Heart Disease in Women


Did you know that 1 in 4 women die of heart disease? Though heart disease is the number one killer of both men and women, over the last 25 years or so there has been in a decline in the number of heart related deaths in males, however, the number of heart related deaths in females has had little change. According to the Center for Disease Control, heart disease kills more women than any other type of disease including breast cancer.

For starters, what exactly is a heart disease? Although there are many types of heart disease, it mainly refers to Coronary Heart Disease (CHD) which is the type that can lead to a heart attack. A heart attack is caused by the heart muscle not receiving enough oxygen to be able to pump properly. This is caused by a blockage (usually a blood clot) in the coronary arteries which are the blood vessels that supply oxygen-rich blood to the heart muscle. Although most people view a heart attack as sudden event, coronary artery disease develops over a long period of time. Over time cholesterol, fat, and other substances build up in the walls of the coronary arteries causing plaque to form which makes the blood vessels hard and narrow. If the plaque breaks it can cause a blood clot to form which will then obstruct blood from getting to the heart muscle. The part of the heart muscle fed by the blocked artery will begin to weaken and eventually die if blood flow is not restored. The reason why some heart attacks are fatal and some are not is because it depends on where the blockage or blockages are and what parts of the heart muscle is being affected.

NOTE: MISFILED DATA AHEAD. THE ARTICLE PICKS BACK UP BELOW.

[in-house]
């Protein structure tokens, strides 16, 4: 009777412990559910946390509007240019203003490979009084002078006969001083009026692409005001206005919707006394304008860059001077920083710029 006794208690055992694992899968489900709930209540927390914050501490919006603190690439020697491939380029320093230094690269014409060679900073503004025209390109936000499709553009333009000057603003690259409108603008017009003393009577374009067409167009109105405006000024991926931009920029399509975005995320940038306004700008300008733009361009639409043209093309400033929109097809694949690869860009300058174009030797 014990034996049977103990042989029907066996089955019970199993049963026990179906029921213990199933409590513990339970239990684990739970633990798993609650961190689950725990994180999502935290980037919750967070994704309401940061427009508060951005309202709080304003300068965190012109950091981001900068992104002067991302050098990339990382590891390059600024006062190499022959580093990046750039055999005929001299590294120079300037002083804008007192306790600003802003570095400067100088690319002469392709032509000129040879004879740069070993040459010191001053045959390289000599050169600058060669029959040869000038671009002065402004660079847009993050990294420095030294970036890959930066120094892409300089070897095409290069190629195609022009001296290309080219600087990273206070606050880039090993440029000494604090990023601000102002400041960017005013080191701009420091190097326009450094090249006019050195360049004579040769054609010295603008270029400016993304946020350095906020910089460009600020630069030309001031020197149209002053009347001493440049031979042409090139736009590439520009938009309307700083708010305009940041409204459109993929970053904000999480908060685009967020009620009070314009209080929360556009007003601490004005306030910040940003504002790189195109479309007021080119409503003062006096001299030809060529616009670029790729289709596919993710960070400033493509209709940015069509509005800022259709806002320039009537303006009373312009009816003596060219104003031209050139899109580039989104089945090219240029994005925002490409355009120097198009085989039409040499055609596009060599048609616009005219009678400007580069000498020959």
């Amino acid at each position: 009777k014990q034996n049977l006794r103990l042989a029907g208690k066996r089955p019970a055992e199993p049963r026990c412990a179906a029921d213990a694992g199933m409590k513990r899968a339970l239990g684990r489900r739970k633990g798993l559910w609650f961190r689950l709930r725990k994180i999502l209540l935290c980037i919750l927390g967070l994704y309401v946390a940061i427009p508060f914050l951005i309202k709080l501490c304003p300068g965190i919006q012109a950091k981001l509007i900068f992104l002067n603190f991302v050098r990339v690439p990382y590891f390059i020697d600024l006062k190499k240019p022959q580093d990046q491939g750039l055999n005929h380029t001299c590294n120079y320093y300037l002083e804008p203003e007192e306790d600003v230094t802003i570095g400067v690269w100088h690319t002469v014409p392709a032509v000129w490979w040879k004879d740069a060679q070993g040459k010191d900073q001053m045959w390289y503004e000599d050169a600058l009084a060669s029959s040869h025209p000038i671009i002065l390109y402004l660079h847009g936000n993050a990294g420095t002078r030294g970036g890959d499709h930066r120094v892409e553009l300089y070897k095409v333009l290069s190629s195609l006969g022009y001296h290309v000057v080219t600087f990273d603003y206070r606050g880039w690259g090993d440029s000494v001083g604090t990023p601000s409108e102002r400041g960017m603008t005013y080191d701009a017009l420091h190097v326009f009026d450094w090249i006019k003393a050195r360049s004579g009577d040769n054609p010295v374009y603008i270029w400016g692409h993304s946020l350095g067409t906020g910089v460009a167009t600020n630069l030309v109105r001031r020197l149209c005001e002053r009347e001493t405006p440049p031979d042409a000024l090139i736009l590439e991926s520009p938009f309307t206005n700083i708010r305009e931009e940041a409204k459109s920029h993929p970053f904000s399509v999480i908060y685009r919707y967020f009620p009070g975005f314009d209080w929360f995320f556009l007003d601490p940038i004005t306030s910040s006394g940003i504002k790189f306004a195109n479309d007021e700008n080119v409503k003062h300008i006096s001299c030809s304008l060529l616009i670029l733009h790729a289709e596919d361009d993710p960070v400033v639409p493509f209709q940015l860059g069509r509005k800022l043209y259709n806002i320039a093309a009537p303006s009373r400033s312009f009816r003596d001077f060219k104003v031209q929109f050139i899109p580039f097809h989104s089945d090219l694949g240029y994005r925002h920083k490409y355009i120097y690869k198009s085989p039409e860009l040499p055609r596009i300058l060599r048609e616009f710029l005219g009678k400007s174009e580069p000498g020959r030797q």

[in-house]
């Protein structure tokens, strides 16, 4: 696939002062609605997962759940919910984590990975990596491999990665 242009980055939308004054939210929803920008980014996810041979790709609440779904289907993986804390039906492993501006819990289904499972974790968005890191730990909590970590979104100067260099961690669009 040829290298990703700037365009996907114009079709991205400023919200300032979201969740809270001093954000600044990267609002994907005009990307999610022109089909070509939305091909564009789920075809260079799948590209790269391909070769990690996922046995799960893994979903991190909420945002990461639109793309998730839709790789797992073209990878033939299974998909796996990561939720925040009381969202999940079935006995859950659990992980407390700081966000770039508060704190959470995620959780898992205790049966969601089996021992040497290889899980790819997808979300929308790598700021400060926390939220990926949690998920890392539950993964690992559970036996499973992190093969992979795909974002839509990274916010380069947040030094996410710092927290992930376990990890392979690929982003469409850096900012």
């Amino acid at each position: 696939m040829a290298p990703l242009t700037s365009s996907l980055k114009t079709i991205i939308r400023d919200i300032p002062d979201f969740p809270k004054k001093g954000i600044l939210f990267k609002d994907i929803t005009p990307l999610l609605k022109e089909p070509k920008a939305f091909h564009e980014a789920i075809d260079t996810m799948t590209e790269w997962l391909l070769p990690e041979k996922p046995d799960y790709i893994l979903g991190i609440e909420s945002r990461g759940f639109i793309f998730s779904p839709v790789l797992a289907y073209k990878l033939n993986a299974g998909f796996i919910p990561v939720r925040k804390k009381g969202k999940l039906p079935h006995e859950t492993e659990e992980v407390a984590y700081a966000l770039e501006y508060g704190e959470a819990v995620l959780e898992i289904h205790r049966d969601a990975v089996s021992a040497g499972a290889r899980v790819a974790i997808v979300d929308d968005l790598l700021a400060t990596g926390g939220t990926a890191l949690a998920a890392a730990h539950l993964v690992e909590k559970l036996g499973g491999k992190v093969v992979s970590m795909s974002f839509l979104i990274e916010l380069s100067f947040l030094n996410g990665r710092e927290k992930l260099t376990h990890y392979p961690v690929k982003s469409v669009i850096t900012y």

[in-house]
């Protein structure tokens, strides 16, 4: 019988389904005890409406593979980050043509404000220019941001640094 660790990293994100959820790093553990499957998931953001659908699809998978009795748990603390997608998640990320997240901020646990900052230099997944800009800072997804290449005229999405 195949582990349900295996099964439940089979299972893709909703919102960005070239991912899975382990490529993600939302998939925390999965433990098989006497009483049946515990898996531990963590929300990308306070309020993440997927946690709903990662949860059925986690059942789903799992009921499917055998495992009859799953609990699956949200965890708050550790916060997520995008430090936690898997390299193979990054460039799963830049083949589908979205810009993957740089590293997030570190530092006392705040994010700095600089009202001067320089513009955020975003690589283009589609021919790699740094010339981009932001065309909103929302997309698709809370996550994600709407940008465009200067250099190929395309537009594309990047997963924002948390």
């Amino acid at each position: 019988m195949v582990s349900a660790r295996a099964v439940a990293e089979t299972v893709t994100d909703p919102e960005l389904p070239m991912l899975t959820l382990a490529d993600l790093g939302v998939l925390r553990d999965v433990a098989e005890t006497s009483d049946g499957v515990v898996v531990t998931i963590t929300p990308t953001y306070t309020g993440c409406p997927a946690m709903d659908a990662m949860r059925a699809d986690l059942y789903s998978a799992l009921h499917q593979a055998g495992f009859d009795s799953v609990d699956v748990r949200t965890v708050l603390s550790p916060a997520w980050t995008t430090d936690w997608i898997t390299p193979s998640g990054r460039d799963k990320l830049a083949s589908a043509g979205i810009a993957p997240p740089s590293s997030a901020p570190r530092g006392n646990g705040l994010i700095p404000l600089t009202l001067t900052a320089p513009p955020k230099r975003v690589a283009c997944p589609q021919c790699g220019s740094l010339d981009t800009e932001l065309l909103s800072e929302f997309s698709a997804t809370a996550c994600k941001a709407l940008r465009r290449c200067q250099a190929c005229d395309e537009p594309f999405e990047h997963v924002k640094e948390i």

One of the factors that contributes to the high rate of heart related deaths in women is that a woman’s symptoms of a heart attack can be much different that those of a man. According to the American Heart Association, the symptoms that a woman may experience during a heart attack are: Chest pain or pressure that may come and go, pain in one or both arms, jaw, neck, or stomach pain that can mimic indigestion, shortness of breath, breaking in to a cold sweat, nausea, vomiting, lightheadedness, fatigue, and flu-like symptoms. Needless to say, some of these symptoms are very general and may not trigger one to realize that they are having a heart attack.

Another factor in the high number of women with heart disease is that heart disease has had a stigma of being a “man’s disease.” Most of the initial research done on heart disease was focused on men. It was not until the 1980’s that heart disease research began to focus on women. We all know that men and women are very different in many ways and therefore women can present differently with heart disease.

Although the statistics can seem grim, there are plenty of things that woman can do to reduce there risk. Maintaining a healthy diet with regular exercise is the first line of defense. Being proactive with your health is key. This means knowing your blood pressure, cholesterol levels, and blood sugar levels. If they are not within normal limits, work with your doctor to improve them. If you have a history in your family of someone having heart disease before the age of 55, this may put you at a greater risk for heart disease. Talking to your doctor about your risk factors and how you can prevent heart disease is a great start to minimizing your risk for heart disease.

Below are some helpful websites and videos that provide information on women’s heart disease.

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